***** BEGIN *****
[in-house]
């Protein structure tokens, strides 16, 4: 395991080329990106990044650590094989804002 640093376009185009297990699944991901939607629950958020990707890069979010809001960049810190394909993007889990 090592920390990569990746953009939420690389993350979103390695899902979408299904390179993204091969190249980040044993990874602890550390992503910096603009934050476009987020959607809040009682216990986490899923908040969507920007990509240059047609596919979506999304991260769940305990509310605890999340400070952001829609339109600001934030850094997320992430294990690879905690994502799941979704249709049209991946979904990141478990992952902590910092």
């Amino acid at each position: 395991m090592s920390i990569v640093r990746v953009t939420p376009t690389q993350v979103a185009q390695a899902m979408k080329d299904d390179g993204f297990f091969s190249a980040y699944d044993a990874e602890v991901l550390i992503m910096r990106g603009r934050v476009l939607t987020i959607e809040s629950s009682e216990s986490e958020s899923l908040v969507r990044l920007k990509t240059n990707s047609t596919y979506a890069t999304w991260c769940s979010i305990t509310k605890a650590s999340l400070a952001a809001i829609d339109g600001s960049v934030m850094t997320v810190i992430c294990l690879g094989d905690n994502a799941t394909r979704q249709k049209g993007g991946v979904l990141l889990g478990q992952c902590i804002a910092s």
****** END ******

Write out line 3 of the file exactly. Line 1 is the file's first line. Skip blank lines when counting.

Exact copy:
């Amino acid at each position: 395991m090592s920390i990569v640093r990746v953009t939420p376009t690389q993350v979103a185009q390695a899902m979408k080329d299904d390179g993204f297990f091969s190249a980040y699944d044993a990874e602890v991901l550390i992503m910096r990106g603009r934050v476009l939607t987020i959607e809040s629950s009682e216990s986490e958020s899923l908040v969507r990044l920007k990509t240059n990707s047609t596919y979506a890069t999304w991260c769940s979010i305990t509310k605890a650590s999340l400070a952001a809001i829609d339109g600001s960049v934030m850094t997320v810190i992430c294990l690879g094989d905690n994502a799941t394909r979704q249709k049209g993007g991946v979904l990141l889990g478990q992952c902590i804002a910092s």